Following the Fed’s marginally hawkish shift last week, picking up the central bank mantle in the coming days are the Bank of England, Reserve Bank of Australia and the Reserve Bank of New Zealand.

bank of england

Bank of England

Is the Bank of England mulling another interest rate hike sooner rather than later? While there is no expectation for a change in policy this week, there have been murmurings around the monetary policy committee having more leeway to raise rates faster than previously expected.

Fourth quarter growth, which defied expectations to remain robust, has some economists thinking the BoE will move to increase rates in the summer.

Meanwhile, the BoE itself is starting to think along more conventional lines as it focuses on a return to wage growth. And while inflation resulting for the depreciation in sterling is becoming less important, rising oil prices are pushing up input costs and may keep inflation at the top end of target in 2018. “The focus is increasingly on returning inflation sustainably to target over an appropriate horizon,” governor Mark Carney said last week. Ultimately, if oil prices keep the upwards pressure on inflation, the BoE’s hand could be forced.

The BoE is likely to remain on the fence but we could just see a slightly hawkish undertone that keeps sterling bulls interested. The announcement is due at midday on Thursday.


Ahead of the BoE, the Reserve Bank of Australia (RBA) is in action on Tuesday. No change is expected at this meeting after the latest inflation data was a little below expectations.

The rally in the Australian dollar has already exerted a degree of financial tightening and this may prevent the RBA from moving as swiftly as predicted in 2018. As with a range of G10 currencies, the Aussie is at its strongest in more than three years against its US counterpart, and this has the market rowing back a touch on previous expectations for two rate hikes in 2018.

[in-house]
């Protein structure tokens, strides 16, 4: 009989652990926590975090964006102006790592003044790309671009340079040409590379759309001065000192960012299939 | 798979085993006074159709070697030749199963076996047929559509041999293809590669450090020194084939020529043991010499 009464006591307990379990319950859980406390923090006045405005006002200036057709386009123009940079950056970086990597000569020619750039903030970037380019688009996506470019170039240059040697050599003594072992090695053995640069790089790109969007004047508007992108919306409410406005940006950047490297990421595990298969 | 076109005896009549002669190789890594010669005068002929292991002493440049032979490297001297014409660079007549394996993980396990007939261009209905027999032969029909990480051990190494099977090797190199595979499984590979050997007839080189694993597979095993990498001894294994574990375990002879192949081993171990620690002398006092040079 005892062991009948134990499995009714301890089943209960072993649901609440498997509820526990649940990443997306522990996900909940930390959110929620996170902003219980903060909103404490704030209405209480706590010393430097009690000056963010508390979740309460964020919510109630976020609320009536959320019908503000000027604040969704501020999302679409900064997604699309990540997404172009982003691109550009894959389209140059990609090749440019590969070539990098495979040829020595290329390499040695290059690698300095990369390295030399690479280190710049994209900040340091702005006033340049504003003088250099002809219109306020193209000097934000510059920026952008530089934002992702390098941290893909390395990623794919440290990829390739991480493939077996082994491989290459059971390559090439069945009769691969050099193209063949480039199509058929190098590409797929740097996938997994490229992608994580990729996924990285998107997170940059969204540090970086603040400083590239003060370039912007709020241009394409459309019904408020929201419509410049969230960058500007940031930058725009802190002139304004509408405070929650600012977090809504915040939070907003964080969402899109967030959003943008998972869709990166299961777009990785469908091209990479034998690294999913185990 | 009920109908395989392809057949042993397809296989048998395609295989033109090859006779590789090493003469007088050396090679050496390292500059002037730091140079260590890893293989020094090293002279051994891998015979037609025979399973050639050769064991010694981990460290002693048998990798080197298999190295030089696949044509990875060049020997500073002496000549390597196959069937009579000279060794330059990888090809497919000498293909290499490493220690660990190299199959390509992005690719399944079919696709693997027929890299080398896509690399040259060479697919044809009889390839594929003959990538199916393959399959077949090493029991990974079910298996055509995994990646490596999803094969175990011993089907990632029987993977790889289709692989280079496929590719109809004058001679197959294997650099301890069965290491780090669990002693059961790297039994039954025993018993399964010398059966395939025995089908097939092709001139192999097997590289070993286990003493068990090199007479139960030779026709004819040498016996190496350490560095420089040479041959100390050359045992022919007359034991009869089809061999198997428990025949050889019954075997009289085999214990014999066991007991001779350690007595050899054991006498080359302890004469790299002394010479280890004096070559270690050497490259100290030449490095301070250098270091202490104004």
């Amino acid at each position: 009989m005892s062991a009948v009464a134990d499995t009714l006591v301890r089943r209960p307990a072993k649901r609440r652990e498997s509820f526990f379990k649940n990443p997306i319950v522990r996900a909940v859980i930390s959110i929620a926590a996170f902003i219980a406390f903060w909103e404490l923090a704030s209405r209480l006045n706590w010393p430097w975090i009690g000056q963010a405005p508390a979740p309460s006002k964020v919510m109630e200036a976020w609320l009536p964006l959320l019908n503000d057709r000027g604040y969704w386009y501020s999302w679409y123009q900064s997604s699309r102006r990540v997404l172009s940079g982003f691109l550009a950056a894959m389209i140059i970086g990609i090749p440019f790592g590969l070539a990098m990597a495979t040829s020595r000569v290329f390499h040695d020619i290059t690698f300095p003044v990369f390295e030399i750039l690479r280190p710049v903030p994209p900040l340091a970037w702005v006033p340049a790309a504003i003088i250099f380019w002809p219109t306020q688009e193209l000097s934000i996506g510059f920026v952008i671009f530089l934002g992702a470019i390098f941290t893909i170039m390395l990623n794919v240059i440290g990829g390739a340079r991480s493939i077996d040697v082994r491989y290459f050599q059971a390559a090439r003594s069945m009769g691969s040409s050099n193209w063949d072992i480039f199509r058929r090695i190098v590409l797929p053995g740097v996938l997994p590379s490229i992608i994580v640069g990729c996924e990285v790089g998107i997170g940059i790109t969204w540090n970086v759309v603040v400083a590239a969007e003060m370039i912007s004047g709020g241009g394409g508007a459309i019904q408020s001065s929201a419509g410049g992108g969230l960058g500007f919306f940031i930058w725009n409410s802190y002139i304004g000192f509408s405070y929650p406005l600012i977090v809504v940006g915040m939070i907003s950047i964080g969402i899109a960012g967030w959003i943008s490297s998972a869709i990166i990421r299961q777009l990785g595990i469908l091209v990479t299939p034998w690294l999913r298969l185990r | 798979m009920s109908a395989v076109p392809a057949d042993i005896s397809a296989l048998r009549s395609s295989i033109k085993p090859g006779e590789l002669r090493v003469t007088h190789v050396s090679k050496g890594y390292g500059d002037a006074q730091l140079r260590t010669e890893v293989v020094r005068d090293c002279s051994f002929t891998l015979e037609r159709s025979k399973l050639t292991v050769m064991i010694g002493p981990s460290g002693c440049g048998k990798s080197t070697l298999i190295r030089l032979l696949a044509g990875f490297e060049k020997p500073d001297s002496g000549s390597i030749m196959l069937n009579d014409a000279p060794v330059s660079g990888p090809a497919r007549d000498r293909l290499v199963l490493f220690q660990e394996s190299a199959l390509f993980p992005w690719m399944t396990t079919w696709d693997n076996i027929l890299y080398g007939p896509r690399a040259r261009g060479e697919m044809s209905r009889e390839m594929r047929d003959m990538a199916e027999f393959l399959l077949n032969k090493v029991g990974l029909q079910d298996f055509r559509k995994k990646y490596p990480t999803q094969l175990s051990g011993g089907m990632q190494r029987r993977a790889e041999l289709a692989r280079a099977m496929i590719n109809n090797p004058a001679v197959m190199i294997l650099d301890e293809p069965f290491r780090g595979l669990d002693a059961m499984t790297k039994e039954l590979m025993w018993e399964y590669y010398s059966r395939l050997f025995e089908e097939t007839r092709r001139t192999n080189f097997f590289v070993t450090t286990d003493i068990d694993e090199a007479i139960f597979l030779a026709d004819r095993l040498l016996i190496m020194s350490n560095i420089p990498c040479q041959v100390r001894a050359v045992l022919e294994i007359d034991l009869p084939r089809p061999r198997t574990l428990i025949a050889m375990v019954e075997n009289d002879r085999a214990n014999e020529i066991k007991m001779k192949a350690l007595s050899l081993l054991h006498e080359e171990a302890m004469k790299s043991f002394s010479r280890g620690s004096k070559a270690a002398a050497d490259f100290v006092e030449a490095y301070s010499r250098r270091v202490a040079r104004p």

Meanwhile in New Zealand, we have similar pressures. New Zealand CPI came in at 1.6% in Q4 2017 versus 1.9% expected, which has dialled back expectations for a hike. Markets think the RBNZ probably will raise rates this year, but the softer inflation data has undoubtedly killed off the near-term expectations. The RBNZ announcement is slated for 20:00 on Wednesday (UK time).

Services PMIs

Service sector data is due Monday. Following the incredibly bullish manufacturing numbers, we may expect more ‘Euroboom’, while in Britain the numbers are especially important for the pound as services account for roughly 80% of output.

The last report jumped to 54.2 in December compared with a 53.8 reading in November. This was ahead of expectations and tallied with GDP figures that showed a more resilient performance by the UK economy in Q4. Business activity was up but new order growth slipped to a 16-month low, while input price inflation rose to its highest in three-months. As with the latest manufacturing PMI last week, there are signs that higher oil prices will keep inflation at the higher end of expectations in 2018, which could force the Bank of England’s hand.

Snap Earnings

Fanfare counts for precious little and Snap is finding out that ‘buzz’ and ‘hype’ and ‘influence’ counts for absolutely nothing if can’t turn it into earnings. The net loss for the nine months ended September is more than $3bn – not even Tesla is burning cash this quick. IF it doesn’t turn that into significant increase in revenues and users soon, investors could give up hope.
Snap is coming off the back of a bad revenue miss – Q3 revenues came in at $207.9 million versus $236.9 million expected, while average revenue per user was $1.17 versus $1.30 expected.

Daily active users (DAU) – one of the most important metrics –grew from 153 million in Q3 2016 to 178 million in Q3 2017. Although a 17% year-over-year increase, this was also short of expectations.


Source: ETX Capital

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